SLC Council faces wave of public worry as downtown sports district gets first airing

Mixture of concern, excitement over proposed sales-tax hike and Smith Entertainment Group plans.

(Trent Nelson | The Salt Lake Tribune) Mayor Erin Mendenhall listens as Smith Entertainment Group's Mike Maughan speaks to the Salt Lake City Council during a meeting on Tuesday, May 21, 2024.

Amid the buzz of a crowd worried over the future of downtown, notes of an Italian opera began wafting through Tuesday’s Salt Lake City Council meeting.

Sabrina Neilson first voiced her concerns about the future of Abravanel Hall, then slammed the microphone down and belted out a rendition of “O mio babbino caro” to an audience packed into City Hall for a first chance to comment on a proposed downtown sports and entertainment district.

Sound inside the 45-year-old performance hall, Neilson said, can’t be replicated or replaced.

“Abravanel Hall is one of the greatest acoustic halls in America,” she told the council. “This is beyond a tragedy because all of the corners that will be cut in this project would be corners cut on the symphony hall, and they will try to fix their bad acoustics with electronics — which will of course, ruin the entire thing.”

Neilson was one of about 70 speakers who weighed in directly before the council as it considers a half-a-percentage-point sales tax increase to help pay for the downtown district being pursued by Smith Entertainment Group, the organization that owns the Utah Jazz and a newly acquired National Hockey League franchise.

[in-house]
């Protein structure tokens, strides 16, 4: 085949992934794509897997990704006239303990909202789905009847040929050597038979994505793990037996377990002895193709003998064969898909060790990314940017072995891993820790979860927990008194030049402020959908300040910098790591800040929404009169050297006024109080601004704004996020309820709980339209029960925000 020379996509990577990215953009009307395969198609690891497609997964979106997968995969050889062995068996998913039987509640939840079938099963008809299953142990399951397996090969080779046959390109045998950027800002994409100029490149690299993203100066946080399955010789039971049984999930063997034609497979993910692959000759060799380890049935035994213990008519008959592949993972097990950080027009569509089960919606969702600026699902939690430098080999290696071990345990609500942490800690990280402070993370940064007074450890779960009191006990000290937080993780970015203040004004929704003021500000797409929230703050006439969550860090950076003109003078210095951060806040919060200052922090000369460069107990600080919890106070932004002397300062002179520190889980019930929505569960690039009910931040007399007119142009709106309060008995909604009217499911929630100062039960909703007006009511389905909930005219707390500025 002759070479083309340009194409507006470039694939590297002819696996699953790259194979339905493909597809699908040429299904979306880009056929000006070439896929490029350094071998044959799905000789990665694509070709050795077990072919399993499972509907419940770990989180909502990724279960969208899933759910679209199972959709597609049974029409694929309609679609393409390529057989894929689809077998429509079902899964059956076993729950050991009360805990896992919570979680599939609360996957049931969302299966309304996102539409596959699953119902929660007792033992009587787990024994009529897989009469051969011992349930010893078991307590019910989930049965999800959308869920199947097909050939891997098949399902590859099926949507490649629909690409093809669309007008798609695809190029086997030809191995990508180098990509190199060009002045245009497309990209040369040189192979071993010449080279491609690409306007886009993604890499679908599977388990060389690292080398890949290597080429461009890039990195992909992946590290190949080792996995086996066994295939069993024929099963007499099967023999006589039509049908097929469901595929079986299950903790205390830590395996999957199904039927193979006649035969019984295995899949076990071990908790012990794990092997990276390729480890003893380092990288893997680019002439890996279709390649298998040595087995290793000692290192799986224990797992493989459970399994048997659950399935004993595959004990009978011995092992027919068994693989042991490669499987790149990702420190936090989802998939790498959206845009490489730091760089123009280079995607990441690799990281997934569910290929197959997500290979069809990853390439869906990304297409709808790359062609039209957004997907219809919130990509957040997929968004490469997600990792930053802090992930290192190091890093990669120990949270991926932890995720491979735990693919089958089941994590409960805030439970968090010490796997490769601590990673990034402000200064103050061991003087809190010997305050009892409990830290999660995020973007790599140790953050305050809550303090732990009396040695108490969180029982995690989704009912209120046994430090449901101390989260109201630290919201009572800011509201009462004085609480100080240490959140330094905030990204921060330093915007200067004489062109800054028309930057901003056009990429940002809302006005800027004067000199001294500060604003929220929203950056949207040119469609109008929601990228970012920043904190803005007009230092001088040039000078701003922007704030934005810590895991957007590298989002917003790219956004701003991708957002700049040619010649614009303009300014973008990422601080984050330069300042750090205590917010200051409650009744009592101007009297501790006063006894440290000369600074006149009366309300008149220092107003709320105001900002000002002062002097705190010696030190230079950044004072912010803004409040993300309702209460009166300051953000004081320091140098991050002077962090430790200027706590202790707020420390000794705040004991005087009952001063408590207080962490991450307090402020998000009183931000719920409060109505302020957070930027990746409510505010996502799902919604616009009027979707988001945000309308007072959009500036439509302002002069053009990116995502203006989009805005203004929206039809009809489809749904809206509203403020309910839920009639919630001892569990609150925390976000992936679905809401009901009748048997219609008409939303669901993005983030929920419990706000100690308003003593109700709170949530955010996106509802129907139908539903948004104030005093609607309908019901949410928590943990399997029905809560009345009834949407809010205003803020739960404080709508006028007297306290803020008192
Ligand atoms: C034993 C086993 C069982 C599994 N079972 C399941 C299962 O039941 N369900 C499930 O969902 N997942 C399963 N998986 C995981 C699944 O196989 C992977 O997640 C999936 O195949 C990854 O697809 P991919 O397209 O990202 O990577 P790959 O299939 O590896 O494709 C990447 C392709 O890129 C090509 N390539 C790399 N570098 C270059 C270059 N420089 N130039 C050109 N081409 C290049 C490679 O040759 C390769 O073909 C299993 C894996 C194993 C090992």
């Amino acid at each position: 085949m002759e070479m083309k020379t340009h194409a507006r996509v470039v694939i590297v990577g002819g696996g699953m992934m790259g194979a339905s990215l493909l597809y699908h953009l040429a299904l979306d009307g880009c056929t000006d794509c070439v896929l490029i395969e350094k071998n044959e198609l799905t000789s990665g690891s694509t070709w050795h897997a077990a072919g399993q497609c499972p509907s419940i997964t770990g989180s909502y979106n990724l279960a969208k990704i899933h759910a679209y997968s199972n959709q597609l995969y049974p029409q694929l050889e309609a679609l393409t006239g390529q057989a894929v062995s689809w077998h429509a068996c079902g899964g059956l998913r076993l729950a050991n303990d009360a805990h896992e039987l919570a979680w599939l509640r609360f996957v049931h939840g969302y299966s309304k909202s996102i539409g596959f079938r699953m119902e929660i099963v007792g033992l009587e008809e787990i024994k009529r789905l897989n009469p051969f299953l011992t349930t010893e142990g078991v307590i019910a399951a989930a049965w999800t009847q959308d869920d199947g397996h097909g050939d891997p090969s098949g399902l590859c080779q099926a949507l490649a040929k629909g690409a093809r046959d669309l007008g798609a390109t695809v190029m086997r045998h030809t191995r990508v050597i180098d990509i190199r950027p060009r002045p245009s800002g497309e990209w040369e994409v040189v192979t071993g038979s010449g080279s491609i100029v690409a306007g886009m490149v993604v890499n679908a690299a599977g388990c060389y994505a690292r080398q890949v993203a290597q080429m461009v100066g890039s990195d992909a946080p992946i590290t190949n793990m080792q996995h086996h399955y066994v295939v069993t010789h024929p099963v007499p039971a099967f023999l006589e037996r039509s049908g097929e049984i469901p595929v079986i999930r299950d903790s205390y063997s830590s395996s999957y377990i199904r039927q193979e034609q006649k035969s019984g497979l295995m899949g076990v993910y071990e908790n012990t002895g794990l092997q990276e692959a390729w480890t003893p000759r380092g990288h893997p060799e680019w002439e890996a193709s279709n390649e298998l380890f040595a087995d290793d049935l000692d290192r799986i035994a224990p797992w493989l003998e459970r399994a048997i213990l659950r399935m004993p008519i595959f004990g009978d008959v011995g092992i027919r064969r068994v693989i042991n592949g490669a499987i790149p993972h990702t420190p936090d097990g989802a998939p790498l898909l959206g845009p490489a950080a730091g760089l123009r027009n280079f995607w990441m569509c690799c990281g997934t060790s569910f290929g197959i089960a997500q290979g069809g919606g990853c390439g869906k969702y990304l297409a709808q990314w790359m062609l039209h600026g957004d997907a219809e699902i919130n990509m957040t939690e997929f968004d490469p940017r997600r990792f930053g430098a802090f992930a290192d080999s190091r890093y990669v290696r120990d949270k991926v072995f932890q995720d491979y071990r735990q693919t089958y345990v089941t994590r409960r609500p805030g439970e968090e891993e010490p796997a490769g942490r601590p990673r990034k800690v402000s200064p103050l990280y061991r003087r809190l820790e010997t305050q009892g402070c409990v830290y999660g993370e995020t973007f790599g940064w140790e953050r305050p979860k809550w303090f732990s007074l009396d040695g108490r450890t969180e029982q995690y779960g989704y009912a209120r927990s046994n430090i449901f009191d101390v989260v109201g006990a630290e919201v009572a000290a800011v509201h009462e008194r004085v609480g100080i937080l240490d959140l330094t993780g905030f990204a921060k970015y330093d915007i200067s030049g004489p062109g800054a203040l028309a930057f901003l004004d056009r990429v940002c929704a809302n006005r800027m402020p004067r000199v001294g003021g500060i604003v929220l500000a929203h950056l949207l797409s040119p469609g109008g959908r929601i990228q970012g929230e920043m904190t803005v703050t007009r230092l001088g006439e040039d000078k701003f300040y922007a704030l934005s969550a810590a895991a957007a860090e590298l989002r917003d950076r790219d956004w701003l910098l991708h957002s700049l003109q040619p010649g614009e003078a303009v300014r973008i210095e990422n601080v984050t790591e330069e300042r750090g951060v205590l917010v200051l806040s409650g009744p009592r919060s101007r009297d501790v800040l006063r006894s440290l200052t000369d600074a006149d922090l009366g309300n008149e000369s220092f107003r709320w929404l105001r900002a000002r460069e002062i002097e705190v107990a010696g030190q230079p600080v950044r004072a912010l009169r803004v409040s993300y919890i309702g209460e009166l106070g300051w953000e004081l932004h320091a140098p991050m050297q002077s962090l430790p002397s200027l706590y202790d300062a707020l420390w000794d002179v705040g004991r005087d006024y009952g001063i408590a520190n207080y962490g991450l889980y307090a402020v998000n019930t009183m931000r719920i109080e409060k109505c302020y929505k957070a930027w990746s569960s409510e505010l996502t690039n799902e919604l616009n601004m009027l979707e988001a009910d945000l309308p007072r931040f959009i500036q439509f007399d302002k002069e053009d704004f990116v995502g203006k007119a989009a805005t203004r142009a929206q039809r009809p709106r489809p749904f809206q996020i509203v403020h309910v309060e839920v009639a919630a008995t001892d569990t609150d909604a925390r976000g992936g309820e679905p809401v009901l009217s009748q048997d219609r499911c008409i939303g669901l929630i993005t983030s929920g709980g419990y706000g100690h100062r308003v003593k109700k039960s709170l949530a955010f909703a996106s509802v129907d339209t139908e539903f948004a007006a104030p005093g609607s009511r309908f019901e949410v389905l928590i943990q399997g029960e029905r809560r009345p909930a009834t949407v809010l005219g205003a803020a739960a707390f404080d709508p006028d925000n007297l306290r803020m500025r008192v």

Most of those who attended the hourslong hearing spoke about the importance of keeping Abravanel Hall in its current form, a decision that ultimately rests with Salt Lake County officials, not the City Council.

Carolyn Abravanel, the widow of legendary Utah Symphony conductor Maurice Abravanel — the namesake of the Utah Symphony’s home — urged the council to consider “untold impacts” that a possible demolition of the building could have.

She reminded attendees that the property was a gift from The Church of Jesus Christ of Latter-day Saints, and asked council members what their legacy would be after their upcoming tax-hike vote, tentatively scheduled for July 2.

“Study what other cultures do,” she said. “Do they replace their history, or do they reinvest in their historical icons? They reinvest because they place value in their historical buildings, and they take pride in honoring their past.”

Mike Maughan, an executive with Smith Entertainment Group, told council members his organization is committed to keeping a symphony hall “on-site.” He did not specify whether his group prefers rebuilding or renovating Abravanel Hall, but did say it will support whatever decision the county makes.

Last week, county Mayor Jenny Wilson issued a statement saying she wants to see Abravanel Hall stay put.

Japantown, project’s lack of details spark concern